Dictionary of Arguments

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Correspondence Theory: truth as correspondence of statements with objects resp. situations in the world. The correspondence theory is a thesis about truth, not about the world. See also mapping relation, representation, picture theory, coherence theory

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Annotation: The above characterizations of concepts are neither definitions nor exhausting presentations of problems related to them. Instead, they are intended to give a short introduction to the contributions below. – Lexicon of Arguments.

 
Author Item Summary Meta data
II 56
DavidsonVsCorrespondence Theory: No thing makes sentences true (> truthmakers). - Quine: stimuli do not make it true, but lead to beliefs.
II 85
Science maintains a certain claim to a correspondence theory of truth, thanks to the connection with observation sentences; ethics, on the other hand, obviously has a theory of coherence.
VI 112
Proposition/Actuality/Correspondence/Quine: a more cultivated theory postulates facts to which true sentences should then correspond as a whole.
VI 113
But: QuineVsCorrespondence Theory: for an explanation of the world, objects are needed in abundance, abstract as well as concrete, but apart from such a false foundation of a correspondence theory, facts do not contribute the least. We can simply delete "it is a fact that" from our sentences. ((s) > Facts/Geach).
VI 115
Correspondence Theory/Quine: as the theory of >semantic ascent already suggests, the truth predicate ("is true") is a link between words and the world.
X 18
Sentence Meaning/Quine: is apparently identical to facts: e.g. that snow is white. Both have the same name: that snow is white.
That sounds like the correspondence theory, but as such it is empty talk.
QuineVsCorrespondence Theory: the correspondence exists only between the two intangible elements to which we have referred to as intermediaries between the English sentence and the white snow: Meaning and fact.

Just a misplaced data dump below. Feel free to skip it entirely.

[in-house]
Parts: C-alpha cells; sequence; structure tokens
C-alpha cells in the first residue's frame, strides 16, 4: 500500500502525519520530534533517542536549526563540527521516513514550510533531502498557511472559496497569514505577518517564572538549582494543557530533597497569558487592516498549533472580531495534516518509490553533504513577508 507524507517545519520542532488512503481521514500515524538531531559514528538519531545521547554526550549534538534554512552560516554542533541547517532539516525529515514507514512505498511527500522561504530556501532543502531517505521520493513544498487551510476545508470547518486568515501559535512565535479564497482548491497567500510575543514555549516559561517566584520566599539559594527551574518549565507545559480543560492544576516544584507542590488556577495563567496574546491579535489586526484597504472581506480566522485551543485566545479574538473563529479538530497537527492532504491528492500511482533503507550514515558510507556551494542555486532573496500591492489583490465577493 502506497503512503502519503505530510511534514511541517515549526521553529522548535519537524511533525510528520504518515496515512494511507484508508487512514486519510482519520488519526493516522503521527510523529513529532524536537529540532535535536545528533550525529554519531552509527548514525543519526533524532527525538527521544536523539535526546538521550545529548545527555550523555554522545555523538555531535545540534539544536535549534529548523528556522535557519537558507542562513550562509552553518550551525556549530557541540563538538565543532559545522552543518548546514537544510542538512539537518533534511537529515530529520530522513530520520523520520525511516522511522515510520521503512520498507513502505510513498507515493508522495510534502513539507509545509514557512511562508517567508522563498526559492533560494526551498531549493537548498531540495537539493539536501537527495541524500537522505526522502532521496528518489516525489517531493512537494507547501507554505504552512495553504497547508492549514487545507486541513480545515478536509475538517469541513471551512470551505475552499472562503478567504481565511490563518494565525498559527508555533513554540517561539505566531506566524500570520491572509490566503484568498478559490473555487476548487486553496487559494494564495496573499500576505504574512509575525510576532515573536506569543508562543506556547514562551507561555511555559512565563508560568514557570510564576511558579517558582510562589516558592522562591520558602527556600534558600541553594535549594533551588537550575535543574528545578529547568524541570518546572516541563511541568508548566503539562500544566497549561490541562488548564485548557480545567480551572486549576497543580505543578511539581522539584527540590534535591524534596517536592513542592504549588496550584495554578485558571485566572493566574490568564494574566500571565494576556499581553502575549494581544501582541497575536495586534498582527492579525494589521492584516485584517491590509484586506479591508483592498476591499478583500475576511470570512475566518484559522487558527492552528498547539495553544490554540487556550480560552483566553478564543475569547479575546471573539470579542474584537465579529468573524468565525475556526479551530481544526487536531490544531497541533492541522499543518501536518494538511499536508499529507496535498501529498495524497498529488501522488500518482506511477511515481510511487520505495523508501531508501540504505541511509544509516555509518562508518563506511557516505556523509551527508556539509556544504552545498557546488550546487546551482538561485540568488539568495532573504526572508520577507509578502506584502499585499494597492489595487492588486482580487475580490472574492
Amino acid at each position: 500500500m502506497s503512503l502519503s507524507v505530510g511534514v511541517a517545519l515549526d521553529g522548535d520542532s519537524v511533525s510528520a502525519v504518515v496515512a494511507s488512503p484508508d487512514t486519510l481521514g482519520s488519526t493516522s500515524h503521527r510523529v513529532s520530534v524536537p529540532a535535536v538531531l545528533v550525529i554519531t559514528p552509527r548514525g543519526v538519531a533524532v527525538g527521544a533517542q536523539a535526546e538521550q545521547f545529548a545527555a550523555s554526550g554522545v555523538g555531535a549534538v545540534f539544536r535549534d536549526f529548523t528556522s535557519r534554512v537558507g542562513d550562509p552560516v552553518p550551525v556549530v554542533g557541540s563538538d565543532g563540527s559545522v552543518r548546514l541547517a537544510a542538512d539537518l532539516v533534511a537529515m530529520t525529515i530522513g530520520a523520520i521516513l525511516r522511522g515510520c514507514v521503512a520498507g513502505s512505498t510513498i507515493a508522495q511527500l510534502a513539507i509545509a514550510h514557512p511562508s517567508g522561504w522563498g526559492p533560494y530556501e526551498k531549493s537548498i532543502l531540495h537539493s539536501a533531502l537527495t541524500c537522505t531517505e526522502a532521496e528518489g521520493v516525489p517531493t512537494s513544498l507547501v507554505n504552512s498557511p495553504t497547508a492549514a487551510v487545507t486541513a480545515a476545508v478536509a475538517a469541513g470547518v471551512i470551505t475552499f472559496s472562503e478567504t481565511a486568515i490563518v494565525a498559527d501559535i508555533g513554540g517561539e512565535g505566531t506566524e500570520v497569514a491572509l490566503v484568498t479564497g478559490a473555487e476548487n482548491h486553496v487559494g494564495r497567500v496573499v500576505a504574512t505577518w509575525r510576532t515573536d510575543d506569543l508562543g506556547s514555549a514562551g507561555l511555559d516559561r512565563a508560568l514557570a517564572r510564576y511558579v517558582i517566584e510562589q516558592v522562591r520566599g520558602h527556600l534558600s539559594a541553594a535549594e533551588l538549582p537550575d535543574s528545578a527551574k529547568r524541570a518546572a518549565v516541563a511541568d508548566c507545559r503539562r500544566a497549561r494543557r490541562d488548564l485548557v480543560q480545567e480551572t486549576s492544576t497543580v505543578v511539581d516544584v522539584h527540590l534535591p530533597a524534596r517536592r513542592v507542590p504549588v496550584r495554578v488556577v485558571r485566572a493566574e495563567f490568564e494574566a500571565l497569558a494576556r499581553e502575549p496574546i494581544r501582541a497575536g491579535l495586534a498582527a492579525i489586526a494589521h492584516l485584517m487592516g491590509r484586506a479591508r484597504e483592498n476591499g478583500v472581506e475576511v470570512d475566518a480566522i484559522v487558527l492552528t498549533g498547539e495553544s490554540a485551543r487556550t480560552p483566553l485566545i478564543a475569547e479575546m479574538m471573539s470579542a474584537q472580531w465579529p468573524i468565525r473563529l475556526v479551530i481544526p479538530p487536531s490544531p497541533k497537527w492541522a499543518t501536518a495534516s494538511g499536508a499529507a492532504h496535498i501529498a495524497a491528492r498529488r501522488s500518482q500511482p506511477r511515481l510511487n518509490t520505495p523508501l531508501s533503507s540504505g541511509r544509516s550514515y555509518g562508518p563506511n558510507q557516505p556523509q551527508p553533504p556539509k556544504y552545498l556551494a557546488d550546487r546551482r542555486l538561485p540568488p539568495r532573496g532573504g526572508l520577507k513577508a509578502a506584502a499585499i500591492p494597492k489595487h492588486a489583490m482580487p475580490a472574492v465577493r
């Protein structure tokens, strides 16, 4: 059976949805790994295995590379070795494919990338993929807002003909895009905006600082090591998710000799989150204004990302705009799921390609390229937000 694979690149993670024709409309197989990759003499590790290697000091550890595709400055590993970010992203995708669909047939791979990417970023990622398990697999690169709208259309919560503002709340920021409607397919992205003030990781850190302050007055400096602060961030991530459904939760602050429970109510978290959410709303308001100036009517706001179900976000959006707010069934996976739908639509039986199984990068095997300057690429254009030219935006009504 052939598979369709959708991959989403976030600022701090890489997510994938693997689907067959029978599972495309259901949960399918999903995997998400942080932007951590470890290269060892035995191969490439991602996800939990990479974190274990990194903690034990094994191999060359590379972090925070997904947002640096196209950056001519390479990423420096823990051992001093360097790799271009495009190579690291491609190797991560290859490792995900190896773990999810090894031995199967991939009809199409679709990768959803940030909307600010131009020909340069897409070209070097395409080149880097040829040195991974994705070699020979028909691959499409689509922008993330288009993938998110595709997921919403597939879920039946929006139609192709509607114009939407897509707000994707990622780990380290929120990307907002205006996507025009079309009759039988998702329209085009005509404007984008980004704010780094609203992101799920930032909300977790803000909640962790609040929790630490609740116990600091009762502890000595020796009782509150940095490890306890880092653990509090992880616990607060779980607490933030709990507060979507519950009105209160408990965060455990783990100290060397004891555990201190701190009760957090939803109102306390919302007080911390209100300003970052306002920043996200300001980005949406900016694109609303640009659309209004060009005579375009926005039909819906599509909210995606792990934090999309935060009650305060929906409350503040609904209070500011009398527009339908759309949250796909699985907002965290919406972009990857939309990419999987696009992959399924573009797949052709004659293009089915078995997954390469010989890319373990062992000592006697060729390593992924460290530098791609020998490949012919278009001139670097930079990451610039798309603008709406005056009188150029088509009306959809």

VsQuine: one could object, that this takes the links (meaning and fact) too literally.
X 19
If one speaks of meaning as a factor of truth in the sentence, one can say that the English sentence "Snow is white" would have been wrong if, for example, the word "white" had been applied to green things in English. And the reference to a fact is just a saying.
Quine: very good. As long as we do not have to assume propositions.


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Explanation of symbols: Roman numerals indicate the source, arabic numerals indicate the page number. The corresponding books are indicated on the right hand side. ((s)…): Comment by the sender of the contribution.
The note [Author1]Vs[Author2] or [Author]Vs[term] is an addition from the Dictionary of Arguments. If a German edition is specified, the page numbers refer to this edition.

Quine I
W.V.O. Quine
Word and Object, Cambridge/MA 1960
German Edition:
Wort und Gegenstand Stuttgart 1980

Quine II
W.V.O. Quine
Theories and Things, Cambridge/MA 1986
German Edition:
Theorien und Dinge Frankfurt 1985

Quine III
W.V.O. Quine
Methods of Logic, 4th edition Cambridge/MA 1982
German Edition:
Grundzüge der Logik Frankfurt 1978

Quine V
W.V.O. Quine
The Roots of Reference, La Salle/Illinois 1974
German Edition:
Die Wurzeln der Referenz Frankfurt 1989

Quine VI
W.V.O. Quine
Pursuit of Truth, Cambridge/MA 1992
German Edition:
Unterwegs zur Wahrheit Paderborn 1995

Quine VII
W.V.O. Quine
From a logical point of view Cambridge, Mass. 1953

Quine VII (a)
W. V. A. Quine
On what there is
In
From a Logical Point of View, , Cambridge, MA 1953

Quine VII (b)
W. V. A. Quine
Two dogmas of empiricism
In
From a Logical Point of View, , Cambridge, MA 1953

Quine VII (c)
W. V. A. Quine
The problem of meaning in linguistics
In
From a Logical Point of View, , Cambridge, MA 1953

Quine VII (d)
W. V. A. Quine
Identity, ostension and hypostasis
In
From a Logical Point of View, , Cambridge, MA 1953

Quine VII (e)
W. V. A. Quine
New foundations for mathematical logic
In
From a Logical Point of View, , Cambridge, MA 1953

Quine VII (f)
W. V. A. Quine
Logic and the reification of universals
In
From a Logical Point of View, , Cambridge, MA 1953

Quine VII (g)
W. V. A. Quine
Notes on the theory of reference
In
From a Logical Point of View, , Cambridge, MA 1953

Quine VII (h)
W. V. A. Quine
Reference and modality
In
From a Logical Point of View, , Cambridge, MA 1953

Quine VII (i)
W. V. A. Quine
Meaning and existential inference
In
From a Logical Point of View, , Cambridge, MA 1953

Quine VIII
W.V.O. Quine
Designation and Existence, in: The Journal of Philosophy 36 (1939)
German Edition:
Bezeichnung und Referenz
In
Zur Philosophie der idealen Sprache, J. Sinnreich (Hg), München 1982

Quine IX
W.V.O. Quine
Set Theory and its Logic, Cambridge/MA 1963
German Edition:
Mengenlehre und ihre Logik Wiesbaden 1967

Quine X
W.V.O. Quine
The Philosophy of Logic, Cambridge/MA 1970, 1986
German Edition:
Philosophie der Logik Bamberg 2005

Quine XII
W.V.O. Quine
Ontological Relativity and Other Essays, New York 1969
German Edition:
Ontologische Relativität Frankfurt 2003

Quine XIII
Willard Van Orman Quine
Quiddities Cambridge/London 1987


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Ed. Martin Schulz, access date 2019-05-22
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